WG-6 - A Virtual Field Trip of Physical Geography in Ventura County

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SUBSAHARAN AFRICA
DEFINING THE REALM
Topics:
• The cradle of
humankind
• Wildlife conservation
and sustainable
development
• Neocolonial land
grabs?
• Africa’s complex,
fragmented ethnic
mosaic
• The AIDS scourge
• Africa: The latest
emerging economy?
SUBSAHARAN AFRICA
PHYSIOGRAPHY
‒ One-fifth of the Earth’s
entire land surface.
‒ Much of region far from
maritime sources of
moisture.
‒ Large areas lie under
Subtropical High Pressure
Belt producing arid
conditions.
‒ Water supply one of
Africa’s great problems.
African Genesis
• Cradle of humankind!
• 7 million years of
archeological research.
• Predominant “Out-of-Africa
Theory” based on findings.
African Rift Valley
• Great Lakes, Waterways,
Volcanoes created by tectonic
forces.
‒ Rift Valleys—formed as
parallel faults appear and the
crust between them sinks,
forming great steep-sided,
linear valleys.
• Unusual river courses
‒ Inland and coastal deltas, long
distance flows, valley
waterfalls.
• Plateau continent
‒ No large mountain range.
Continental Drift and Plate Tectonics
• Continental drift
‒ All continents once part of one giant
landmass called Pangaea.
• Plate tectonics created Rift Valleys.
• Oldest human remains found here.
AFRICA’S HISTORICAL GEOGRAPHY
Early States and Trade
• West Africa Origins
• Regional complementarity
‒ Trade between forest and
dryland people.
• Markets and urban centers in
savanna belt.
‒ Timbuktu (Mali)—once a
thriving center of commerce
and learning and one of the
leading urban centers in the
world.
• Cultural Hearths
‒ Ghana—Oldest and best
known (9-12th centuries AD).
‒ Kush—irrigation systems, iron
tools, impressive structures
(Egyptian influences).
‒ Axum—richest market,
controlled Red Sea trade.
Great Bantu Migration
• Nigeria and Cameroon south
and eastward.
‒ Zulu Empire in South Africa
• Rich and varied cultures (precolonization).
• Highly fragmented groups—
weak security, little cooperation.
European Slave Trade
• Africans forced migration to Brazil,
Caribbean Basin, and USA.
• Largest in volume (30 million poeple).
• Ravaged interior populations.
• Major cruelty (Christopher Columbus
and Portuguese trading ships).
SUBSAHARAN AFRICA
AFRICA’S HISTORICAL GEOGRAPHY
The Colonial Transformation
Colonization of Africa
•1884—Berlin Conference
•After 1900, European powers
control of acquired areas.
•Government with differing
political, social, and cultural
impacts.
‒ British—indirect rule with local
rulers representatives of the
British Crown.
‒ Portuguese—harsh and direct
control.
‒ French—created culturally
assimilated elites.
SUBSAHARAN AFRICA
Natural Environments
Animals Fairing Poorly
• Shrinking rainforest and
savanna habitats—last
refuges for wildlife.
• Species threatened and
extinct.
‒ European colonizers and
hunting as a “sport.”
‒ Farmers killing wildlife
‒ Poaching in protected areas.
• Game reserves and
conservation areas—
inadequate and poorly
connected for migration and
food/water sources.
• Climatic region distribution:
‒ Congo Basin (Equatorial
Africa) – warm and wet.
‒ Cape Good Hope (South
Africa) – moderate and dry.
SUBSAHARAN AFRICA
Natural Environments
Wildlife Management and Tourism
•Recognize importance of nature
conservation.
•Tourism generates important revenues.
‒ Kenya, Tanzania, South Africa
•Challenge of meeting needs of:
‒ Sedentary people
‒ Migratory animals
‒ Tourist facilities
People, Farmlands, and Environments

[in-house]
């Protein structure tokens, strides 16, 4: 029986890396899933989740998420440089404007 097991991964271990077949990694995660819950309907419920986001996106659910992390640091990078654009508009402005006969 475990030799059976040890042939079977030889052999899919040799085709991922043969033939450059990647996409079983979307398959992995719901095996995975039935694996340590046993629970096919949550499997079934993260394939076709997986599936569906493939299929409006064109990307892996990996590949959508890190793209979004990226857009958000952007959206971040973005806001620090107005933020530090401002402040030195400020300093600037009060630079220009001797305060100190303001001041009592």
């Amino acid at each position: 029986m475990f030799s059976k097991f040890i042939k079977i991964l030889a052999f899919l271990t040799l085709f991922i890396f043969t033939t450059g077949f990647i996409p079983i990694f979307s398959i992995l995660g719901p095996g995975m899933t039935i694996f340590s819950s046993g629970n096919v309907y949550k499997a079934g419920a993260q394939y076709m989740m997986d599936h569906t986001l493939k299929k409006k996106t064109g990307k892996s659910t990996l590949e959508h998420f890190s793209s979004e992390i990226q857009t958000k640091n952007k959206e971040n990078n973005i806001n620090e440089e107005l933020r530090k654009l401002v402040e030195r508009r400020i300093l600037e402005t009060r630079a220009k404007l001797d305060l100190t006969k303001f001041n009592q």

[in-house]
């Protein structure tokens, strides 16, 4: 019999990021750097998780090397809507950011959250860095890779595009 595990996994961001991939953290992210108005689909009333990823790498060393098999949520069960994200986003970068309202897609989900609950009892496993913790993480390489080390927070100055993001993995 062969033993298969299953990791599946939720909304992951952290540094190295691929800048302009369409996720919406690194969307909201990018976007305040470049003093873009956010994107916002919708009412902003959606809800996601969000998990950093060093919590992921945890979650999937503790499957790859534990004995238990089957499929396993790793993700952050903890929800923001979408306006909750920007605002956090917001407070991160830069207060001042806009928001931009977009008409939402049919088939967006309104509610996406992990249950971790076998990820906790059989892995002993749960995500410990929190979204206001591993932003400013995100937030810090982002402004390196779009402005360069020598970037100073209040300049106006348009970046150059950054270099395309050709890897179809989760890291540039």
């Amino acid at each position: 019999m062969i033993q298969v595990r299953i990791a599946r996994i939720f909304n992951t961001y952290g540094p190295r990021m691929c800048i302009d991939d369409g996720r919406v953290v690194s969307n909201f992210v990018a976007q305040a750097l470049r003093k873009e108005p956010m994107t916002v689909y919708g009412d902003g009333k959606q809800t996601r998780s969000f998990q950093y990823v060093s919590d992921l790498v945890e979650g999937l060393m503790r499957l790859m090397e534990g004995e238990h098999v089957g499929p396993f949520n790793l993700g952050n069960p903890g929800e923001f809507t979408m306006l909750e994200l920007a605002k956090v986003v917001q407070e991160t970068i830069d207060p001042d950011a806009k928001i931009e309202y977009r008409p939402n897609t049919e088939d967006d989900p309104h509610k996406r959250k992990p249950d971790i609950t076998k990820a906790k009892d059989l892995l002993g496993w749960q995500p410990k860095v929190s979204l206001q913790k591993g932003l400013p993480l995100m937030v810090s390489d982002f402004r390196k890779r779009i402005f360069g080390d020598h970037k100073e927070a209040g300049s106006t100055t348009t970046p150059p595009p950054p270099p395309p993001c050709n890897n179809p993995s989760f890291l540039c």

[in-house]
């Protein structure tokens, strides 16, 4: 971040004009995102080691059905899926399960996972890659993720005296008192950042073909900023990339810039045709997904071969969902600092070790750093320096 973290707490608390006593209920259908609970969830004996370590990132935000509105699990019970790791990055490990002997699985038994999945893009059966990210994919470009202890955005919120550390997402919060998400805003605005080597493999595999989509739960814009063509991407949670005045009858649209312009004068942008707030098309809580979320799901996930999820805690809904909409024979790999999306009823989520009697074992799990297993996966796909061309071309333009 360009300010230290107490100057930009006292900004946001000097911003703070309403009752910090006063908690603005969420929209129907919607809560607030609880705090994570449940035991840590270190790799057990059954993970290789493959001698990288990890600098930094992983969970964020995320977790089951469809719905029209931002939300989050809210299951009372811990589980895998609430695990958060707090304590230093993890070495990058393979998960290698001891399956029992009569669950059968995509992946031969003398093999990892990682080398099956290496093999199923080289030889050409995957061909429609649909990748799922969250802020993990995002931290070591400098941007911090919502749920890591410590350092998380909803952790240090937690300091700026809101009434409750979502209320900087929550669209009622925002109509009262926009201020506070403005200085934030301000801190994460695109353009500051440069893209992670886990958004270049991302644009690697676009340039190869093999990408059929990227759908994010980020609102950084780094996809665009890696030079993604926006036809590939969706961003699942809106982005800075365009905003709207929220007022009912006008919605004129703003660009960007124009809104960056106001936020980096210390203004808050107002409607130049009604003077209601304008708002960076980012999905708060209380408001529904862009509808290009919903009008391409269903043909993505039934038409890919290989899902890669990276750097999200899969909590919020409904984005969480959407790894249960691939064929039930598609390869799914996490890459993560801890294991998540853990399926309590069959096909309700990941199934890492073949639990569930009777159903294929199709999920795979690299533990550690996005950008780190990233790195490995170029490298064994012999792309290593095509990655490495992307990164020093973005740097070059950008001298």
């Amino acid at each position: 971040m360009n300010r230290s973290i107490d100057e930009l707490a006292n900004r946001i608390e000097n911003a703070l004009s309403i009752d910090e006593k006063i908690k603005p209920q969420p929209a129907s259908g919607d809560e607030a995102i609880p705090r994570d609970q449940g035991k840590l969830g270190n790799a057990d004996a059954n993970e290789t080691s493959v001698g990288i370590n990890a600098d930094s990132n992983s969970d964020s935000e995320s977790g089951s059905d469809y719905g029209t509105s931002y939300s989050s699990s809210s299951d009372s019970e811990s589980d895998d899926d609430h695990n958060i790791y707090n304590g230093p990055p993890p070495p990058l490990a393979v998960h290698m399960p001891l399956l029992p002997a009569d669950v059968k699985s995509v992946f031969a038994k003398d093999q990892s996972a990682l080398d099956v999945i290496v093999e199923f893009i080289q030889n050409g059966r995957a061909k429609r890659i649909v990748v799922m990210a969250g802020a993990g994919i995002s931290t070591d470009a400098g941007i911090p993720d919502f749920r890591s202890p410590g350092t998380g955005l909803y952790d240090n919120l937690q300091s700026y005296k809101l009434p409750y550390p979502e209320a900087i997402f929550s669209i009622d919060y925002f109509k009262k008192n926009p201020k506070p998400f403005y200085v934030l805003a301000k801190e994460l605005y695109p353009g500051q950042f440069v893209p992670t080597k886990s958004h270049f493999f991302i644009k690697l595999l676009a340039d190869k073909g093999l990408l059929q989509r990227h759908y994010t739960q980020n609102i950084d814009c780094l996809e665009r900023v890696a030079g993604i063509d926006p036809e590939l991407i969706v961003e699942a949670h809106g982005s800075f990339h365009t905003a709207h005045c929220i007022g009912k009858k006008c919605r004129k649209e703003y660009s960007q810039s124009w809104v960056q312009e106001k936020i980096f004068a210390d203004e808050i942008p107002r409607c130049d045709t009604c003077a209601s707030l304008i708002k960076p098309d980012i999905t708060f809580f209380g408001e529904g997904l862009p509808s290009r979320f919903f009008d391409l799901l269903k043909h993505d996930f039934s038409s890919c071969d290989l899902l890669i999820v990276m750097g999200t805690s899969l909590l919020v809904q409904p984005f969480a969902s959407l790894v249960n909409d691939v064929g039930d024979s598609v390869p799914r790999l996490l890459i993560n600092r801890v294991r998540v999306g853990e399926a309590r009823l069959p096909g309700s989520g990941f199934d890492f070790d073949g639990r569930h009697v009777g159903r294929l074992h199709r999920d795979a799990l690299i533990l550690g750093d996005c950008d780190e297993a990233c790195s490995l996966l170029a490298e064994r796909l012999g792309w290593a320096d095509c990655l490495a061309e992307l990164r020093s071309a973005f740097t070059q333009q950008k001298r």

•Major population clusters in West Africa, East Africa, and the Horn.
•Dependence on subsistence agriculture (government policies and exports,
75% women’s work, few green crops).
•African farming challenges:
‒ Climatic variability.
‒ Economic policies of national governments—prices are kept artificially low.
‒ Difficulties in reaching world markets.
SUBSAHARAN AFRICA
AFRICANS AND THEIR LAND
Political and economic factors
• Land tenure—the way people
own, occupy, and use land.
‒ African communal land
ownership, not individual.
Stolen Lands
• Colonialism/land alienation.
• Unequal distribution of land
ownership (ex. Bushmen and
Khoisan nomadic peoples).
• Governments sell public lands
to agrobusiness-investors.
• Rapid population growth has
led to land/resource overuse.
SUBSAHARAN AFRICA
ENVIRONMENT AND
HEALTH
Types of Infectious Disease:
• Endemic—disease that infects
many people in a kind of
equilibrium without causing
rapid or widespread deaths.
‒ Examples: hepatitis, venereal
diseases, and hookworm.
• Epidemic—disease outbreak of
local or regional dimensions.
‒ Example: “Sleeping Sickness”
vectored by the tsetse fly.
• Pandemic—disease spread
worldwide.
‒ Example: “Malaria” transmitted
by mosquitoes.
The AIDS Scourge
• “AIDS Belt”—Democratic
Republic of Congo to Kenya.
‒ Worst-afflicted areas in
South/Western Africa.
• South Africa, Nigeria,
Mozambique, Tanzania, and
Zimbabwe.
• 60% of those infected are women.
• Impacts life expectancies,
children, and economy.
South African Orphanage – mostly HIV+ children.
• AIDs Epidemic Poorly Treated
‒ Originated in tropical Africa
and spread throughout.
‒ Social stigma.
‒ Expensive medications.
‒ Government leadership is
inconsistent.
• Example: Orphan children.
© Alexander B. Murphy
SUBSAHARAN AFRICA
CULTURAL PATTERNS
African Languages
• More than 1,000 languages.
• Many without written tradition.
• Geographic realm and AfroAsiatic language family.
‒ Niger-Congo family—dominant
native language family.
• Common modern languages =
‒ Hausa, Yoruba, Swahili.
‒ English, French (lingua franca)
• Some languages on the verge of
extinction, many already gone.
Language and Culture
• Multilingualism—society with a
mosaic of local languages.
‒ African federal governments decide.
• Colonial language vs. dominant local
language.
SUBSAHARAN AFRICA